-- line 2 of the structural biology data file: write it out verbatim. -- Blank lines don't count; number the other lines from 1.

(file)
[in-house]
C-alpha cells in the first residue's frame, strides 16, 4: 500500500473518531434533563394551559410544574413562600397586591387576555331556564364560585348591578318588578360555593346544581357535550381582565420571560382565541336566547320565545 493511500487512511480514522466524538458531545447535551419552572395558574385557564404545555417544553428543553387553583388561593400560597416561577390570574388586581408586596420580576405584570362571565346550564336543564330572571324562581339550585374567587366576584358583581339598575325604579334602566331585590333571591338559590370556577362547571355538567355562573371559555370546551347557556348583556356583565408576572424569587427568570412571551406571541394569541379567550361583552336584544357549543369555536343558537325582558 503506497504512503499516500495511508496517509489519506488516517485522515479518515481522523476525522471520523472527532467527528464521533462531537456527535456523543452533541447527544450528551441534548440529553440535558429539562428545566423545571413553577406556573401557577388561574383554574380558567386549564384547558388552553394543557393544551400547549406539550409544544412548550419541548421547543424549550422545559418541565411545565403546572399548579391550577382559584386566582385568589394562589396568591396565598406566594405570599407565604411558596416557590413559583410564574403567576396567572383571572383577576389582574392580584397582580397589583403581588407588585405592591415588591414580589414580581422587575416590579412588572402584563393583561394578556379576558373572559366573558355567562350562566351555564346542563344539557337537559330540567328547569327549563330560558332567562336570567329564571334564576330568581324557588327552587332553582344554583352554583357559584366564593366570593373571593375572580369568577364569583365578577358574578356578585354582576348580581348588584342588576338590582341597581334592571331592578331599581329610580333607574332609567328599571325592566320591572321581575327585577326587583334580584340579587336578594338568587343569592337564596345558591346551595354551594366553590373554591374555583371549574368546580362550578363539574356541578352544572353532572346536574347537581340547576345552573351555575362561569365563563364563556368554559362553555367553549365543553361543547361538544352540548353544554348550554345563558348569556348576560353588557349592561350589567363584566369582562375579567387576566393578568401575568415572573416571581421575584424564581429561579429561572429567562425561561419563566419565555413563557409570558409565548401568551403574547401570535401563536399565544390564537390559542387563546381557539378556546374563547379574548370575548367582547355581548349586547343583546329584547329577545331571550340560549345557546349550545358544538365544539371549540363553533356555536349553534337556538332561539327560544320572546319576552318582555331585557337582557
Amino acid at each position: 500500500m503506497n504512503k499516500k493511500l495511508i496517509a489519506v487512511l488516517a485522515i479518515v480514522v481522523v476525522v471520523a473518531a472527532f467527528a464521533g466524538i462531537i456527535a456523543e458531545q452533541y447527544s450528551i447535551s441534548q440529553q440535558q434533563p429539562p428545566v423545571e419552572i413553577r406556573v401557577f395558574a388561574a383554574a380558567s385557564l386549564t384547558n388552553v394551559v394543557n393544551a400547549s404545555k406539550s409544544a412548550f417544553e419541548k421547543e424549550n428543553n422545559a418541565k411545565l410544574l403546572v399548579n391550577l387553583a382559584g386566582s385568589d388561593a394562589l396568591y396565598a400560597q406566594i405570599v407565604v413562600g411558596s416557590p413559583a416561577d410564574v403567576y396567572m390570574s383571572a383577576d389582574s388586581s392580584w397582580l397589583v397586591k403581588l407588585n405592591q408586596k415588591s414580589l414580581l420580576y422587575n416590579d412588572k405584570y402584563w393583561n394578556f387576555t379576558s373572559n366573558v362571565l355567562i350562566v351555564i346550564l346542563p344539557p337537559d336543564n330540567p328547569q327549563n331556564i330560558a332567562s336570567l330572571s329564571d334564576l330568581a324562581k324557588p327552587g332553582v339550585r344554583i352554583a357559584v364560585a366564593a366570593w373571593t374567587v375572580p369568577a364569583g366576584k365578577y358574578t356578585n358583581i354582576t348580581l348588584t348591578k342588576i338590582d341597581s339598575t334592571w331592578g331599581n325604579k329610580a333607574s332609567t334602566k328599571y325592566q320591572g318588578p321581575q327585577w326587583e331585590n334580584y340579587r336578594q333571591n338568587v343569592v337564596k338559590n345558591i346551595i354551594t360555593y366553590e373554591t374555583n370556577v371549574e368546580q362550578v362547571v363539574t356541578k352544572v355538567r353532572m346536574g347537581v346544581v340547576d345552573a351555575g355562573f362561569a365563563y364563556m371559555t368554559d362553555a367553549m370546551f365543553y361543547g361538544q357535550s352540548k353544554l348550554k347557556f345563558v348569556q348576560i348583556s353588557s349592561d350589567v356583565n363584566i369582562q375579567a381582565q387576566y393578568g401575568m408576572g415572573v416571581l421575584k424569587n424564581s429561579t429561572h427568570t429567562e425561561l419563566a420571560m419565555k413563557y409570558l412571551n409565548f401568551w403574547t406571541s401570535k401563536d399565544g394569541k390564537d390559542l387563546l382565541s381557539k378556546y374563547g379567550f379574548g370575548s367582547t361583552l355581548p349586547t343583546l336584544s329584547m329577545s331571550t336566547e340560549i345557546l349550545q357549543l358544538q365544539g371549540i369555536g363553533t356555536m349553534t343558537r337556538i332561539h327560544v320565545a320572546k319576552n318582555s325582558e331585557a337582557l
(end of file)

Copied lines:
C-alpha cells in the first residue's frame, strides 16, 4: 500500500473518531434533563394551559410544574413562600397586591387576555331556564364560585348591578318588578360555593346544581357535550381582565420571560382565541336566547320565545 493511500487512511480514522466524538458531545447535551419552572395558574385557564404545555417544553428543553387553583388561593400560597416561577390570574388586581408586596420580576405584570362571565346550564336543564330572571324562581339550585374567587366576584358583581339598575325604579334602566331585590333571591338559590370556577362547571355538567355562573371559555370546551347557556348583556356583565408576572424569587427568570412571551406571541394569541379567550361583552336584544357549543369555536343558537325582558 503506497504512503499516500495511508496517509489519506488516517485522515479518515481522523476525522471520523472527532467527528464521533462531537456527535456523543452533541447527544450528551441534548440529553440535558429539562428545566423545571413553577406556573401557577388561574383554574380558567386549564384547558388552553394543557393544551400547549406539550409544544412548550419541548421547543424549550422545559418541565411545565403546572399548579391550577382559584386566582385568589394562589396568591396565598406566594405570599407565604411558596416557590413559583410564574403567576396567572383571572383577576389582574392580584397582580397589583403581588407588585405592591415588591414580589414580581422587575416590579412588572402584563393583561394578556379576558373572559366573558355567562350562566351555564346542563344539557337537559330540567328547569327549563330560558332567562336570567329564571334564576330568581324557588327552587332553582344554583352554583357559584366564593366570593373571593375572580369568577364569583365578577358574578356578585354582576348580581348588584342588576338590582341597581334592571331592578331599581329610580333607574332609567328599571325592566320591572321581575327585577326587583334580584340579587336578594338568587343569592337564596345558591346551595354551594366553590373554591374555583371549574368546580362550578363539574356541578352544572353532572346536574347537581340547576345552573351555575362561569365563563364563556368554559362553555367553549365543553361543547361538544352540548353544554348550554345563558348569556348576560353588557349592561350589567363584566369582562375579567387576566393578568401575568415572573416571581421575584424564581429561579429561572429567562425561561419563566419565555413563557409570558409565548401568551403574547401570535401563536399565544390564537390559542387563546381557539378556546374563547379574548370575548367582547355581548349586547343583546329584547329577545331571550340560549345557546349550545358544538365544539371549540363553533356555536349553534337556538332561539327560544320572546319576552318582555331585557337582557